Jordan History

Jordan History


Jordanian history dates back to the Lower Paleolithic. Much of what is now Jordanian territory was annexed to the kingdom of Israel by Kings David and Solomon around 1000 BC. n. and. Between the 7th and 16th centuries, the country fell under the rule of the Ottoman Empire.

During the First World War (1914-1918) he was liberated from the Turks by Anglo- Arab troops.

  • 1920-1923 part of the British Mandate of Palestine
  • 1923-1946 Emirate of Transjordan

Hashemite Kingdom of Transjordan (1946-1949)

  • On March 22, 1946, he is independent.
  • Abdullah I (March 30, 1921 – July 20, 1951).
  • In October 1948, during the first Arab-Israeli war, Judea and Samaria invaded what would be called the West Bank.

Hashemite Kingdom of Jordan (since 1949)

  • Proclaimed April 3, 1949.
  • On April 24, 1950, the West Bank and East Jerusalem were annexed, ignoring the rights of the Arab-Palestinians, and the neutral zone dictated by the UN in the partition.
  • On July 20, 1951, he was assassinated by a Palestinian Arab, when he was in the Al-Aqsa Mosque, called Naif ibn Abdullah regent.

Talal I (September 5, 1951 – August 11, 1952), son of the former.

  • The 1952 Constitution is approved, and the Jordanian parliament or “Majlis al-Umma” is approved.
  • Hussein I (August 11, 1952 – February 7, 1999), son of the former.
  • With only sixteen years he is proclaimed king.
  • From February 14 to July 14, 1958, federation with Iraq.
  • Meanwhile, Arab-Palestinian nationalism was germinating in the refugee camps of the West Bank. In 1959 the “fedayin” (martyrs) were transformed into the National Palestine Liberation Movement, ” Al-Fatah ” La Reconquista.
  • In 1963 a “unified Palestinian entity” was created with the approval of the Council of the Arab League, to which Jordan objected, fearing losing its sovereignty over the West Bank.
  • In 1964, Palestinian groups unanimously granted the PLO (Organization for the Liberation of Palestine) their legitimate representation of the Palestinians to the world. The PLO, financed by the Arab League, formed a Palestinian Liberation Army (PLA).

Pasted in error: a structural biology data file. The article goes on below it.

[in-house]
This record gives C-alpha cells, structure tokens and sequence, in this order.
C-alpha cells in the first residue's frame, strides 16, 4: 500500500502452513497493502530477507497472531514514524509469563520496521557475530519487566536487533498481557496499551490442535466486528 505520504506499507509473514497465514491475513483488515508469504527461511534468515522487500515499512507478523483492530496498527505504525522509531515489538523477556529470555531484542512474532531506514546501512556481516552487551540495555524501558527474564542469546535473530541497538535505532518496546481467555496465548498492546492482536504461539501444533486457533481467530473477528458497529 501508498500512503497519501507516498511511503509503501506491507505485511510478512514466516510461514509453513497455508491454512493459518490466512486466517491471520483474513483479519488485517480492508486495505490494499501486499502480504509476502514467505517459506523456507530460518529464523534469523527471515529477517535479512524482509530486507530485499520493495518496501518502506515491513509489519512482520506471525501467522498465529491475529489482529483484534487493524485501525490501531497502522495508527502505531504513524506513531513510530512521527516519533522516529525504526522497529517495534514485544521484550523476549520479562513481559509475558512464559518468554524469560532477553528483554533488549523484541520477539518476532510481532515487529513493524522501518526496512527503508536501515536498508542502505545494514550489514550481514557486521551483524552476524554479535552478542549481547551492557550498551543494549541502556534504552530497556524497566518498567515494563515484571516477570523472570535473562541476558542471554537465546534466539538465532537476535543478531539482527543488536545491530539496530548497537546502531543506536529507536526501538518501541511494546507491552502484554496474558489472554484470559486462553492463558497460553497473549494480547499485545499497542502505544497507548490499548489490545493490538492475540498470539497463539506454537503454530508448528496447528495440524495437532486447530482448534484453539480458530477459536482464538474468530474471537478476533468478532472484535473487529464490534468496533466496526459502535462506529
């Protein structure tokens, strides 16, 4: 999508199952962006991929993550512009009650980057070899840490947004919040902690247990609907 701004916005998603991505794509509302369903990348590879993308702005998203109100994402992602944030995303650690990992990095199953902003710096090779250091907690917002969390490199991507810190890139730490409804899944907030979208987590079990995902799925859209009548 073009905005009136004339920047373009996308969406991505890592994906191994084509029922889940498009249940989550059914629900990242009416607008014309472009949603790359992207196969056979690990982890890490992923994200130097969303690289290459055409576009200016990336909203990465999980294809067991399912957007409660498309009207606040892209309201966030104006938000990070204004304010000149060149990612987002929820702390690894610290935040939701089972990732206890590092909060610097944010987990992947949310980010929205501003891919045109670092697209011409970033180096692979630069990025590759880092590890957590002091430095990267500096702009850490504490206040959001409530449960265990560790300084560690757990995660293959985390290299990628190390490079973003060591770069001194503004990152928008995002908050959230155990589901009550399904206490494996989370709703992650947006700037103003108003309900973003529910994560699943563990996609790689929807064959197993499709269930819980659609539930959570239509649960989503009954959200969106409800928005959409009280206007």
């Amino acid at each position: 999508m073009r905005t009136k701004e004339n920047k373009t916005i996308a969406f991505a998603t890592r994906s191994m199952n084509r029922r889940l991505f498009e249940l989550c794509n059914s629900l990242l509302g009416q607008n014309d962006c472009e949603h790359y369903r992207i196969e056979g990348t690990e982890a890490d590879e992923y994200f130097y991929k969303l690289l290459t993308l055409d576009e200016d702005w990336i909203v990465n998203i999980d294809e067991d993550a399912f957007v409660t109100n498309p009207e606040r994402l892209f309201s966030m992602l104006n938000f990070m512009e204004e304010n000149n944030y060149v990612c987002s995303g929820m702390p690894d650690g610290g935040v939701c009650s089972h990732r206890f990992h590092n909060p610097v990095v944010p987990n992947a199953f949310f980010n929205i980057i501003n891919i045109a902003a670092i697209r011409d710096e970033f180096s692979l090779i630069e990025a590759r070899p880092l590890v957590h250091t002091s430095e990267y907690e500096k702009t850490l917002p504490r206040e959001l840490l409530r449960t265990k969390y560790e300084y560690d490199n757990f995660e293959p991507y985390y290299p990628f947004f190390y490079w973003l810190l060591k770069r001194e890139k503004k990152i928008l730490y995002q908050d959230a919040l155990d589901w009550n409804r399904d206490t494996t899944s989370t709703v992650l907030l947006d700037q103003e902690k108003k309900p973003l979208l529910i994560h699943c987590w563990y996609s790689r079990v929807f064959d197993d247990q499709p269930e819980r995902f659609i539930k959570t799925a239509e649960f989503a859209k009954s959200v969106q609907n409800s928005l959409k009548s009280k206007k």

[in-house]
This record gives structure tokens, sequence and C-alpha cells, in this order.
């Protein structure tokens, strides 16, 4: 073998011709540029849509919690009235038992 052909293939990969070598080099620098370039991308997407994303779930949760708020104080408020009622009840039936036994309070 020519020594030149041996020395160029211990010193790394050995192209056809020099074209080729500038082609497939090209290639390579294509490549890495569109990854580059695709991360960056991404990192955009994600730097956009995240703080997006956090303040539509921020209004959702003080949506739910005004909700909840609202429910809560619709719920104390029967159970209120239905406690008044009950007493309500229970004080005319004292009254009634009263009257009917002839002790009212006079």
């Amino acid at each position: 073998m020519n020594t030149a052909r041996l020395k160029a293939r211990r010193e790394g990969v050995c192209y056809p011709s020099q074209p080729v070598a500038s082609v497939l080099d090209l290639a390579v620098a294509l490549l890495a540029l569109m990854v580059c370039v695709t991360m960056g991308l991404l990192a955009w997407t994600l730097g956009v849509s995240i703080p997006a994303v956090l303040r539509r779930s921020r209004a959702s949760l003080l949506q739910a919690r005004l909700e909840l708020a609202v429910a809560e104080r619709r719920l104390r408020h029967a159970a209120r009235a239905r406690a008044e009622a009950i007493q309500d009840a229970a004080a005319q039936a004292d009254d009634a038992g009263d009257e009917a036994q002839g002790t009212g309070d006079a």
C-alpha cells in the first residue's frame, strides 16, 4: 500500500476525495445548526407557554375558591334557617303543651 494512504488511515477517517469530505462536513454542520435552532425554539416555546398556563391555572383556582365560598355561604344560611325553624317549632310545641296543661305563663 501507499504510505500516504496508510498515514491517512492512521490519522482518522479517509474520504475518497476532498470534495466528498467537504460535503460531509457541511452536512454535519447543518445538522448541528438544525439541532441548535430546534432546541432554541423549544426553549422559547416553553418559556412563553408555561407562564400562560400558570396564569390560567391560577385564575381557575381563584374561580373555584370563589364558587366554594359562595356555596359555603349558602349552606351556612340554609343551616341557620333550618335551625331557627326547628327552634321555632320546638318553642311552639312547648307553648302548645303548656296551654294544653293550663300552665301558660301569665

• On June 6/12, 1967, Israel, in the six-day war, conquers the West Bank and East Jerusalem.
  • In 1973, he symbolically took part in the Arab-Israeli war, sending a military contingent to the Golan Heights.
  • In 1980 Jordan actively supported Iraq in the war with Iran.
  • In 1986, Arafat closed the offices of “Al-Fatah” in Jordan.
  • On July 31, 1988 Hussein renounced control over the West Bank and recognized the establishment of the Independent State of Palestine, proclaimed by the PLO, was the only valid representative of the Palestinian people. He also renounced violence as a method, thereby predisposing the United States to open dialogue. Israel should negotiate directly with the PLO and the Jordanian intervention would lose importance.
  • On November 15, 1988, the PLO proclaimed the establishment of the independent state of Palestine, tacitly recognizing (by passing UN Council Resolution 242 as the basis for a peace agreement) Israel.
  • In 1989, serious disturbances led by the Jordanian people themselves and Bedouin tribes, without Palestinian intervention, as a result of the severe economic measures approved by the government. In November, King Hussein announced the formation of a royal commission, one of whose purposes was to study the future legalization of political parties. Jordan was able to partially rebuild its dwindling dollar reserves thanks to financial aid from the oil monarchies of the Persian Gulf (especially Saudi Arabia).
  • The Iraqi invasion of Kuwait (August of 1990) placed Jordan in a difficult situation, aggravated by the embargo against Iraq decreed by the UN. Iraq was Jordan’s main trading partner, depending almost exclusively on Iraqi oil supplies. King Hussein condemned the invasion of Kuwait, but remained, throughout the conflict, a strong supporter of an Arab solution. The majority of the Jordanian population supported Saddam Hussein. Jordan received almost half a million refugees (mostly Jordanians), who fled from Iraq and the gulf region. Hussein’s attitude deteriorated the country’s ties with Egypt and Saudi Arabia. The Jordanian monarch finally abandoned the position that he had maintained throughout the conflict, that is, a solution that would negotiate the Iraqi withdrawal from Kuwait with the rights of the Palestinians in the Middle East.
  • In late February of 1991, when military anti-Iraqi coalition launched its ground offensive to expel Kuwait troops Baghdad, Hussein of Jordan condemned the operation and called for an immediate cease-fuego. In November 1991, Jordan participated in Madrid at the Middle East Peace Conference, supporting the request of the Palestinian delegation, consisting of the creation of a Palestinian state in the occupied territories.
  • In 1994 the peace agreement with Israel was made and in 1999 Hussein I died and his son Abdullah II succeeded him.

Recent history

As a country located in Middle East according to COUNTRYVV.COM, Jordan, like the rest of the Arab world, was shocked by the wave of anti-government protests in early 2011, known as the Arab Spring, which led to the fall of the governments of Tunisia and Egypt and a bloody civil war in Libya. King Abdullah II proposed the creation of a National Dialogue Table, which was opposed by the Islamist opposition, who met on March 11, in number of several hundred in Zarka, in the north of the country, to demand political reforms [1] .

They support the United States in its war against the Islamic State, which took its pilot Muaz Kasasbeh (who was burned alive in January 2015), after which they executed the terrorists Sajida al Rishawi and Ziad Arbuli of Al Qaeda. [2] , which in 2005 killed more than 60 civilians in three suicide attacks on luxury hotels in Amman. [3]

Jordan History